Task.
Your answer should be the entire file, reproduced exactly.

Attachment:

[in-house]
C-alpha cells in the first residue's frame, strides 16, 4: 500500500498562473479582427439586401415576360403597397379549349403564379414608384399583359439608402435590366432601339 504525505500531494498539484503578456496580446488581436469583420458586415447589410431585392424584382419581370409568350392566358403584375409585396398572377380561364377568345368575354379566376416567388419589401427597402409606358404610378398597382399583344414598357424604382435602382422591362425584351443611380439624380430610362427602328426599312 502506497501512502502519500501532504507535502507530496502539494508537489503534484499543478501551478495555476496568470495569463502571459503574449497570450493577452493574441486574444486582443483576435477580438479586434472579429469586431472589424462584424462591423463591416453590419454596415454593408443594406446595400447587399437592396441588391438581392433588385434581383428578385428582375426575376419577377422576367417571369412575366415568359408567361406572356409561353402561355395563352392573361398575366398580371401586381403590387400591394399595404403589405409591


[in-house]
C-alpha cells in the first residue's frame, strides 16, 4: 500500500498562473479582427439586401415576360403597397379549349403564379414608384399583359439608402435590366432601339 504525505500531494498539484503578456496580446488581436469583420458586415447589410431585392424584382419581370409568350392566358403584375409585396398572377380561364377568345368575354379566376416567388419589401427597402409606358404610378398597382399583344414598357424604382435602382422591362425584351443611380439624380430610362427602328426599312 502506497501512502502519500501532504507535502507530496502539494508537489503534484499543478501551478495555476496568470495569463502571459503574449497570450493577452493574441486574444486582443483576435477580438479586434472579429469586431472589424462584424462591423463591416453590419454596415454593408443594406446595400447587399437592396441588391438581392433588385434581383428578385428582375426575376419577377422576367417571369412575366415568359408567361406572356409561353402561355395563352392573361398575366398580371401586381403590387400591394399595404403589405409591